KEN FOX & KNOCK YOURSELF OUT – Ken Fox & Knock Yourself Out EP

Best known as a member of Fleshtones, Ken Fox tackles retro sounds of a slightly different persuasion on his 2020 EP ‘Ken Fox And Knock Yourself Out’. Taking a pinch of 70s glam, a touch of rock ‘n’ roll, a whole world of 80s power pop and Kurt Baker‘s ability to summon good times, these five songs whip up a rock and pop storm almost guaranteed to please a wide cross section of garage rock and power pop fans.

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UGLY RUNNER – Romanticizer EP

Hailing from Asheville, North Carolina, three piece rock band Ugly Runner make a gloriously retro noise on their debut EP ‘Romanticizer’. Across its lean and mean nineteen minutes, you’ll hear echoes of the Stooges, Pixies, The Strokes and more as the band presents six tracks of fierce garage rock mixed with the noisier end of late 80s indie.

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GREEN DAY – Father Of All…

Green Day have undergone a few dramatic changes over the years. They’ve grown from being a straight up pop-punk band to one that seemingly knows no boundaries. They’ve dabbled with elements of 60s rock (the title track from their 2000 album ‘Warning’ brazenly ripped off The Kinks and the same album took in other retro styles previously untouched by the trio); delivered one of their generation’s most pointed political statements (‘American Idiot’); dabbled with a rock opera (’21st Century Breakdown’) and even staged a piece of musical theatre based on the ‘American Idiot’ album. Through it all, they have held on to a very loyal fanbase. You could accuse Green Day of many things (even becoming dull, as evidenced on their ‘Uno’, ‘Dos’ and ‘Tre’ trilogy from 2012), but you could never accuse them of standing still.

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INDONESIAN JUNK – Spiderbites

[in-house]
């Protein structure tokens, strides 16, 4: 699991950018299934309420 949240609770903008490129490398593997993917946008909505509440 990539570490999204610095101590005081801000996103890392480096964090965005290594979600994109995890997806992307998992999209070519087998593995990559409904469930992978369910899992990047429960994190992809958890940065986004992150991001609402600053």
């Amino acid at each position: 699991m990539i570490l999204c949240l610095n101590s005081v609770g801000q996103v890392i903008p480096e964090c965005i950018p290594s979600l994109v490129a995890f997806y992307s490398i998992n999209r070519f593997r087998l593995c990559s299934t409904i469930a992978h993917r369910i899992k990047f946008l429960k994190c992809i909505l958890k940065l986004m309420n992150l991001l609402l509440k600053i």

It took Milwaukee garage punk trio three releases to strike gold. Their debut album was ragged beyond belief and very much an acquired taste; its follow up, 2017’s ‘Stars In The Night’ took their hybrid of garage rock, punk and sleaze up a notch, and although it included a couple of far superior songs, it would still be a stretch to call it an essential listen. With 2018’s ‘Darkness Calling’, they finally released a disc that showed their true potential as heirs to the Johnny Thunders and New York Dolls legacies. Its blend of trashy riffs, big choruses and party attitude deserved to be appreciated by fans of a proto-punk sound everywhere.

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YUR MUM – Ellipsis EP

A few seconds into this 2019 EP from London based two-piece rock band Yur Mum, it becomes evident that first impressions most definitely do not apply. ‘What Do You Want?’ wastes no time in cranking a huge riff – part 90s metal, part stoner rock – that makes the band sound like a cross between Godsmack and the heaviest parts of Shinedown. It’s most definitely not what you’d expect from a band who’ve decided that a moniker like Yur Mum best represents them. As the track progresses with a mid-paced, absolute crusher of a riff – something that’s brilliantly juxtaposed with Anelise Kunz’s howling and almost brattish vocal – you’ll soon realise that, despite appearances, these guys are serious. …And then, with a teeny bit more time to acclimatise to their heavy sound, you’ll then realise that the brilliant, groove laden riffs have enough force and volume to take on a full spectrum of moods. Nope, this is certainly not the work of a band whom, in name terms, might have you believe they were a teen pop-punk phenomenon.

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